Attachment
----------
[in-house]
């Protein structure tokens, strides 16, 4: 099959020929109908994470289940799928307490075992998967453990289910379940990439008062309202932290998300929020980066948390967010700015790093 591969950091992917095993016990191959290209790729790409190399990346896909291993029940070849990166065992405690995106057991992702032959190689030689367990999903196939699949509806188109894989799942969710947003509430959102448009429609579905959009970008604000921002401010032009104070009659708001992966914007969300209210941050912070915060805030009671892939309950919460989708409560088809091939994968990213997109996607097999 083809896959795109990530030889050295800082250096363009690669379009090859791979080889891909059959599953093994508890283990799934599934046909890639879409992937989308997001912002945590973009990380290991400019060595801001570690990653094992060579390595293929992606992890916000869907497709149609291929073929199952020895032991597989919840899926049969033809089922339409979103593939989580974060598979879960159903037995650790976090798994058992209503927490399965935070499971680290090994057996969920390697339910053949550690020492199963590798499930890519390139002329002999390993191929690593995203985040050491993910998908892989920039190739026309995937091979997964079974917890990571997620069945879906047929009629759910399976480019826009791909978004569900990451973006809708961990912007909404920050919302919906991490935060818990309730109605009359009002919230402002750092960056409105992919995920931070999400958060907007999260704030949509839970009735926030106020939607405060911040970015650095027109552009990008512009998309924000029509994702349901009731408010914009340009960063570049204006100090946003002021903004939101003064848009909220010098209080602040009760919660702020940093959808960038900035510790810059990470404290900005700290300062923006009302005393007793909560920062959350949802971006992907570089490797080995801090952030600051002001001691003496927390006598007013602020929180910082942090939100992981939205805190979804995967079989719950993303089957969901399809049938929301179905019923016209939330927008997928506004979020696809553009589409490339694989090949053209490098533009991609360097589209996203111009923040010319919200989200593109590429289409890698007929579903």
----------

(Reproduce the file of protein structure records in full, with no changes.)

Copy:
[in-house]
């Protein structure tokens, strides 16, 4: 099959020929109908994470289940799928307490075992998967453990289910379940990439008062309202932290998300929020980066948390967010700015790093 591969950091992917095993016990191959290209790729790409190399990346896909291993029940070849990166065992405690995106057991992702032959190689030689367990999903196939699949509806188109894989799942969710947003509430959102448009429609579905959009970008604000921002401010032009104070009659708001992966914007969300209210941050912070915060805030009671892939309950919460989708409560088809091939994968990213997109996607097999 083809896959795109990530030889050295800082250096363009690669379009090859791979080889891909059959599953093994508890283990799934599934046909890639879409992937989308997001912002945590973009990380290991400019060595801001570690990653094992060579390595293929992606992890916000869907497709149609291929073929199952020895032991597989919840899926049969033809089922339409979103593939989580974060598979879960159903037995650790976090798994058992209503927490399965935070499971680290090994057996969920390697339910053949550690020492199963590798499930890519390139002329002999390993191929690593995203985040050491993910998908892989920039190739026309995937091979997964079974917890990571997620069945879906047929009629759910399976480019826009791909978004569900990451973006809708961990912007909404920050919302919906991490935060818990309730109605009359009002919230402002750092960056409105992919995920931070999400958060907007999260704030949509839970009735926030106020939607405060911040970015650095027109552009990008512009998309924000029509994702349901009731408010914009340009960063570049204006100090946003002021903004939101003064848009909220010098209080602040009760919660702020940093959808960038900035510790810059990470404290900005700290300062923006009302005393007793909560920062959350949802971006992907570089490797080995801090952030600051002001001691003496927390006598007013602020929180910082942090939100992981939205805190979804995967079989719950993303089957969901399809049938929301179905019923016209939330927008997928506004979020696809553009589409490339694989090949053209490098533009991609360097589209996203111009923040010319919200989200593109590429289409890698007929579903």